Poly(A)+ RNA (800 ng) was reverse transcribed using 250 ng random hexamers, 100 U SSII reverse transcriptase, 10 mM DTT, and 1X First-Strand Buffer (Invitrogen, Carlsbad, CA) at 42°C for one hour in a volume of 20 μL (Mycycler, BioRad, 8 Hercules, CA). Quantitative analysis was performed by using the iQ™ 5 Multicolor Real-Time PCR Detection System (Bio-Rad). The PCR reactions were performed in a final volume of 15 microliters using 1 microliter of cDNA, 5 pmol of each primer and 7.5 microliter of iQ™ SYBR Green Supermix 2X (Bio-Rad). PCR cycling profile consisted of a cycle at 95°C for 3 min and 40 two-step cycles at 95°C for 10 s and at 60° C for 30 s. Quantitative real time PCR analysis was carried out using the 2(-Delta Delta C(T)) method (2-ΔΔCt) . Primers were chosen using Primer Express 2.0 software (Applied Biosystems, Foster City, CA) for optimum use in qPCR. A BLASTN search was performed against GenBank to ensure that all primers were unique to the gene of interest. To avoid amplification from genomic DNA contamination, all primer sets derived from different gene exons or spanned a specific exon-exon junction (see below). In all qPCR experiments the data were normalized to the expression of the Drosophila αTub84B housekeeping gene. Negative controls included omission of template dissociation curves, gel analysis and sequencing of certain PCR products confirmed gene specific product amplification. PCR oligo-primers were: mfl Ex 3 forward primer: 5'-GTTGCGCGTTCGTACTGTCTAC-3'; mfl Ex 4 reverse primer 5'-CCTCGCAACTAACCCAAAAAAC-3'; mfl Ex 3/9 junction reverse primer 5'-TTGCATAACCTAATCAACAAATCCA-3'; α-Tub 84B Ex 1/2 forward primer 5'-GTGAAACACTTCCAATAAAAACTCAATATG-3'; α-Tub84 B Ex 2 reverse primer 5'-CCAGCAGGCGTTTCCAAT -3'. Three different RNA preparations were tested for each sample, and each reaction was run in triplicate. Data are representative of three independent experiments.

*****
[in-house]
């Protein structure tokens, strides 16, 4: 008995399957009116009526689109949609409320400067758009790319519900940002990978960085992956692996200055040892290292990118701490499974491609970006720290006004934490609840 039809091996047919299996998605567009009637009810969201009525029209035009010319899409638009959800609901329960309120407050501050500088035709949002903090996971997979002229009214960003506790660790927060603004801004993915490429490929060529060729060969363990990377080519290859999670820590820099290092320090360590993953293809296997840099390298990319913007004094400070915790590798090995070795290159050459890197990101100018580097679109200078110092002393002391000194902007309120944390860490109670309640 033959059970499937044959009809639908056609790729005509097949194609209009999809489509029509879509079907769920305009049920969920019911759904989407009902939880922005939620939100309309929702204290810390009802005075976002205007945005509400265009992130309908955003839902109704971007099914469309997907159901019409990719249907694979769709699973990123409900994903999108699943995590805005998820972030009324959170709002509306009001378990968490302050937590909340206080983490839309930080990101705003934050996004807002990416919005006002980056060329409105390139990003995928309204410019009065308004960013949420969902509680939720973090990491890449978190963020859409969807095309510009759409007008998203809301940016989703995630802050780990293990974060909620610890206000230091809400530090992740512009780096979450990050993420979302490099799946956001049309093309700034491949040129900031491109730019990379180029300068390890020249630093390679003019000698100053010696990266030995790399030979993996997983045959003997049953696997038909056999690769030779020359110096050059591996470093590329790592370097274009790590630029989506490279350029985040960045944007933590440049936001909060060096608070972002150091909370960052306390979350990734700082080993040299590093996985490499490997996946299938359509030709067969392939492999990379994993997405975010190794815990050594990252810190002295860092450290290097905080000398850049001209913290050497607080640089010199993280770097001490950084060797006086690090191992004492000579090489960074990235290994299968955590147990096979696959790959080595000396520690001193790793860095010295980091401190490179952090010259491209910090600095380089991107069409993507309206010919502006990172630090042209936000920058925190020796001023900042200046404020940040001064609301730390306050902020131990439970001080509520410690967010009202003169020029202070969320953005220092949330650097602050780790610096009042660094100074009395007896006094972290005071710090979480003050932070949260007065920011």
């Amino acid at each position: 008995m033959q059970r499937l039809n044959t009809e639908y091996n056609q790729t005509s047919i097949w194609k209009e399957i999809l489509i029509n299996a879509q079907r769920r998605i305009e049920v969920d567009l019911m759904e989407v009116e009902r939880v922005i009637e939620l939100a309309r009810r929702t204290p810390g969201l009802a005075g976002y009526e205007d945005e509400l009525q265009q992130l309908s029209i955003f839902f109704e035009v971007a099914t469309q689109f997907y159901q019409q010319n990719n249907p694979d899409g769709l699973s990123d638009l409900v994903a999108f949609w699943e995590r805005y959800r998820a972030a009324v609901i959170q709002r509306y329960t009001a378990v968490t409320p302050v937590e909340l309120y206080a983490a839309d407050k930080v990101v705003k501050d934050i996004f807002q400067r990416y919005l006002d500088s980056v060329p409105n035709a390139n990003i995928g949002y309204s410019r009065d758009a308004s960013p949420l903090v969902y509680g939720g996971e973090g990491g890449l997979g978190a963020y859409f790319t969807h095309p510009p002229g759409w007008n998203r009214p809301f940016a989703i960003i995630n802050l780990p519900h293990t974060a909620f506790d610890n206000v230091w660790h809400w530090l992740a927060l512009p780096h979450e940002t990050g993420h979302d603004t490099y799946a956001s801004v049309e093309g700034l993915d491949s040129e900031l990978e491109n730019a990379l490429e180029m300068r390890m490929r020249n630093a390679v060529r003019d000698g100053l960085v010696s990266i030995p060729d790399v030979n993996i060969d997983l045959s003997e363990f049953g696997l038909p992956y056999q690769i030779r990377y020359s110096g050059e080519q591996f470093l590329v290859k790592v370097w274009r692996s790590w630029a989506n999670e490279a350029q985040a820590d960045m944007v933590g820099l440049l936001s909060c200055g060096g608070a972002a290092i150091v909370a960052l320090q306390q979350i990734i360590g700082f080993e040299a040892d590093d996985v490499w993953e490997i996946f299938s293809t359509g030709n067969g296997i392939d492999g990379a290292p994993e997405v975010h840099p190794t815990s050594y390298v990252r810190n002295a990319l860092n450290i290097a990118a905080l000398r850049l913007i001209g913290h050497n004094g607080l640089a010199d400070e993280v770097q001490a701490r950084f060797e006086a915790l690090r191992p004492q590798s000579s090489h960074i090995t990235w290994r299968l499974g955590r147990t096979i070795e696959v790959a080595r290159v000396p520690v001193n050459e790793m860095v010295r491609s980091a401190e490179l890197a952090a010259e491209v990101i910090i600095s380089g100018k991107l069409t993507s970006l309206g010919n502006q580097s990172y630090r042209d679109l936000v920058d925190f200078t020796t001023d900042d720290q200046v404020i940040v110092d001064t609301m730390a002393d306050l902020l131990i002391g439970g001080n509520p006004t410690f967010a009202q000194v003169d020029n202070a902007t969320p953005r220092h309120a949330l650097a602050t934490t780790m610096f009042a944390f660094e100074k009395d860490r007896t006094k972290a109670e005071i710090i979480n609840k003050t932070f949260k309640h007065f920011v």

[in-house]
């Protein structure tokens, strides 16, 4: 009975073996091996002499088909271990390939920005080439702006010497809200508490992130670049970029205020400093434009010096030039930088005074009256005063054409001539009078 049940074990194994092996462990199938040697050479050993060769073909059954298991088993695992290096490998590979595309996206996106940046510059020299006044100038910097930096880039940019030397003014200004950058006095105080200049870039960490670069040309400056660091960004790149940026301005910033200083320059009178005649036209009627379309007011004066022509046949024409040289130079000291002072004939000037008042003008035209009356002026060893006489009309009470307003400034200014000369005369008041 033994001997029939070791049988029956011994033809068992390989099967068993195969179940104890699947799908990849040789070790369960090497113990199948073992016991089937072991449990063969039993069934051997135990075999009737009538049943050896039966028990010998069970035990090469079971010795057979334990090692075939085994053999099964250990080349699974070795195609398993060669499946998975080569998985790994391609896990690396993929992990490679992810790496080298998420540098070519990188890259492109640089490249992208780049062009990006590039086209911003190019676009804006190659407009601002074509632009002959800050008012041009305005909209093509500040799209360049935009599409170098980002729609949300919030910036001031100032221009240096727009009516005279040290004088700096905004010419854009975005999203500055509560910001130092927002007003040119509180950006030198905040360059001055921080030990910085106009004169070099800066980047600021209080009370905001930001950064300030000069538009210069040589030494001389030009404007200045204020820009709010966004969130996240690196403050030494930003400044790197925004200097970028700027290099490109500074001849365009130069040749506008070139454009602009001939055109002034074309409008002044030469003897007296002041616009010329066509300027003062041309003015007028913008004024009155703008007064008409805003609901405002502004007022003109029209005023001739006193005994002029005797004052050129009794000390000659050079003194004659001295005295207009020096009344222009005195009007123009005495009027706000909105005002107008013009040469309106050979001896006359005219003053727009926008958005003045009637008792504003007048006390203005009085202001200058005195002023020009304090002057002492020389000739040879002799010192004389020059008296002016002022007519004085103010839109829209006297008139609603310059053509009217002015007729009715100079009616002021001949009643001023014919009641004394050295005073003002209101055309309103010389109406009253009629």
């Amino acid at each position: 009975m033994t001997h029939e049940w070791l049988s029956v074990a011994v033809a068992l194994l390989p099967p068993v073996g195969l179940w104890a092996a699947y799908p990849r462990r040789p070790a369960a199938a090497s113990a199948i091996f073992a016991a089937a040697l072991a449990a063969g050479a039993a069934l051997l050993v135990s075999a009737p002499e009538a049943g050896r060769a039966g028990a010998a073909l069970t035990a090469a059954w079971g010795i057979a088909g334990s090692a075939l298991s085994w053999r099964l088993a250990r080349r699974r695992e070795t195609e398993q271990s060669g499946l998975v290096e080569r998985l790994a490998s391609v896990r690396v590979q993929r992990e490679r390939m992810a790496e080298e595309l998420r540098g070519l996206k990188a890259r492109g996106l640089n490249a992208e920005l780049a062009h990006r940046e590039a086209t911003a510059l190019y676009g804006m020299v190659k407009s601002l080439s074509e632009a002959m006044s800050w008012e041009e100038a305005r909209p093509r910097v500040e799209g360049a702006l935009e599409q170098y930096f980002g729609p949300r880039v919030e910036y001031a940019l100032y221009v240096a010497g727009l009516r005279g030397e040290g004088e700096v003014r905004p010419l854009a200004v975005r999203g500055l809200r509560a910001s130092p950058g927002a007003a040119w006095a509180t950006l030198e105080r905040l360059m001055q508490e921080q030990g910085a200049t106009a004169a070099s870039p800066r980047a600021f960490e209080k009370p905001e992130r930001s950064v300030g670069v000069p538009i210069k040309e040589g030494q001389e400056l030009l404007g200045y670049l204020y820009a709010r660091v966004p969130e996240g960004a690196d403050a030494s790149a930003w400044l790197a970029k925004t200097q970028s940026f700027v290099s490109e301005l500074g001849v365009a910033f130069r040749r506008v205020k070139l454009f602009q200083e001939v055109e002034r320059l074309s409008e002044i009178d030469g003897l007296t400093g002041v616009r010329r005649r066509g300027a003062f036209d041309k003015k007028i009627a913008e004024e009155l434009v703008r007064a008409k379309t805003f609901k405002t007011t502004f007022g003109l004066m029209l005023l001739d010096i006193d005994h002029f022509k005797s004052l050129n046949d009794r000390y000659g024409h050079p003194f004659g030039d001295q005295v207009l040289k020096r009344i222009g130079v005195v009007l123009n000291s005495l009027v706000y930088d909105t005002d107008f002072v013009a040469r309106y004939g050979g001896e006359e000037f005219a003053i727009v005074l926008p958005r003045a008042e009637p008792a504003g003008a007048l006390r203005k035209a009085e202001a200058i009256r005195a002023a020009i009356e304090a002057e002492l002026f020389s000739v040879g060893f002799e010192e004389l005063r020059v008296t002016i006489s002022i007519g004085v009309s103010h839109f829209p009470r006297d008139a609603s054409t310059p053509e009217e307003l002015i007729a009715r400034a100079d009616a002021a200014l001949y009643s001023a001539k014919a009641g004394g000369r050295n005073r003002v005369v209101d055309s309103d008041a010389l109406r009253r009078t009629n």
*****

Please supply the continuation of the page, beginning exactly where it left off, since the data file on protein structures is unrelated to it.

Detection of ribose-methylated nucleotides
rRNA 2'-O-ribose methylation was determined by reverse transcription at low dNTP concentration essentially as described by Maden et al. .
Antibodies and immunochemistry
Two peptides, peptide 1 (N2H-CADVEVRKEKKKKKI K-CONH2) and peptide 2 (N2H-CHG SSPLNRDIKEYH K- CONH2), were synthesized. These peptides were selected from tracts of the N-terminal region common to MFL and MFLα proteins that are not highly conserved between species. Both peptides contained an extra cysteine on N-terminus to aid in affinity purification and were conjugated (to keyhole limpet hemacyanin, mixed together). Polyclonal antibodies against these two peptides were produced by injection of rabbits (Eurogentec, EGT group) and used in Western blot analyses after 1:500 dilution in TBS tween. Chemiluminescent detection was performed using HRP conjugated anti-mouse antibodies (Sigma-Aldrich) diluted 1:5000 and subsequently detected by a film exposure. The ECL-Advance™ Western Blotting Detection Reagents (Amersham Biosciences) were used. The protein ladder used in our experiments was the Precision Plus Prestained Protein Standard Dual Colour (Biorad Laboratories).
In situ hybridization
Whole mount in situ hybridization was performed using single-stranded DIG-labeled probes obtained by PCR, as described previously . Preparations were observed through a microscope model Eclipse E1000, Nikon, with plan fluor Phl20x/0.50 objective lenses. The microscope was equipped with a digital camera (Nikon model DXM 1200 F) and with Nikon ACT1 acquisition software.
We are grateful to Alberto Angrisani for generous and helpful support in the RT quantitative PCR experiments. This work was supported by Telethon Grant n. GG P030120 and contributions from the Assessorato alla Ricerca Scientifica, Regione Campania, to M.F.